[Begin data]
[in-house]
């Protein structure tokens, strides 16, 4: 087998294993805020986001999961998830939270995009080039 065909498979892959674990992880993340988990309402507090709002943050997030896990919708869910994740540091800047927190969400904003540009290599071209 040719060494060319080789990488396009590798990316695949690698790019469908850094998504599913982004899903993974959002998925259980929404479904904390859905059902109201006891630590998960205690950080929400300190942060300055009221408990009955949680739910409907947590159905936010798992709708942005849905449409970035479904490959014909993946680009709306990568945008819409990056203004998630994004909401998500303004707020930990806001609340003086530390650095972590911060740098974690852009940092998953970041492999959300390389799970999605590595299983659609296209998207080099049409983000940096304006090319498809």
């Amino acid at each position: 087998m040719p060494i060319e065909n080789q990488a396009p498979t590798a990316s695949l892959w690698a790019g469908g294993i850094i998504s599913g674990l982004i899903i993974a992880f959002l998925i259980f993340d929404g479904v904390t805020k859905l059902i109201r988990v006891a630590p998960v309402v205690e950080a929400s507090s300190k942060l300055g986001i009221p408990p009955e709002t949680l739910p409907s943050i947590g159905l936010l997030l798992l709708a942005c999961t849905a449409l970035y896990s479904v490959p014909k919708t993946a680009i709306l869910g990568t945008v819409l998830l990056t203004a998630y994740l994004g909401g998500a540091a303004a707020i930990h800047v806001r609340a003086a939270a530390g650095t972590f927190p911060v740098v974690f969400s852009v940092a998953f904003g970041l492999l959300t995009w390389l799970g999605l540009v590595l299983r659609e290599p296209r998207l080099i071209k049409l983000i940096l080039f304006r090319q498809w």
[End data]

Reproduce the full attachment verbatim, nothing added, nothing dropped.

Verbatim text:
[in-house]
């Protein structure tokens, strides 16, 4: 087998294993805020986001999961998830939270995009080039 065909498979892959674990992880993340988990309402507090709002943050997030896990919708869910994740540091800047927190969400904003540009290599071209 040719060494060319080789990488396009590798990316695949690698790019469908850094998504599913982004899903993974959002998925259980929404479904904390859905059902109201006891630590998960205690950080929400300190942060300055009221408990009955949680739910409907947590159905936010798992709708942005849905449409970035479904490959014909993946680009709306990568945008819409990056203004998630994004909401998500303004707020930990806001609340003086530390650095972590911060740098974690852009940092998953970041492999959300390389799970999605590595299983659609296209998207080099049409983000940096304006090319498809």
């Amino acid at each position: 087998m040719p060494i060319e065909n080789q990488a396009p498979t590798a990316s695949l892959w690698a790019g469908g294993i850094i998504s599913g674990l982004i899903i993974a992880f959002l998925i259980f993340d929404g479904v904390t805020k859905l059902i109201r988990v006891a630590p998960v309402v205690e950080a929400s507090s300190k942060l300055g986001i009221p408990p009955e709002t949680l739910p409907s943050i947590g159905l936010l997030l798992l709708a942005c999961t849905a449409l970035y896990s479904v490959p014909k919708t993946a680009i709306l869910g990568t945008v819409l998830l990056t203004a998630y994740l994004g909401g998500a540091a303004a707020i930990h800047v806001r609340a003086a939270a530390g650095t972590f927190p911060v740098v974690f969400s852009v940092a998953f904003g970041l492999l959300t995009w390389l799970g999605l540009v590595l299983r659609e290599p296209r998207l080099i071209k049409l983000i940096l080039f304006r090319q498809w």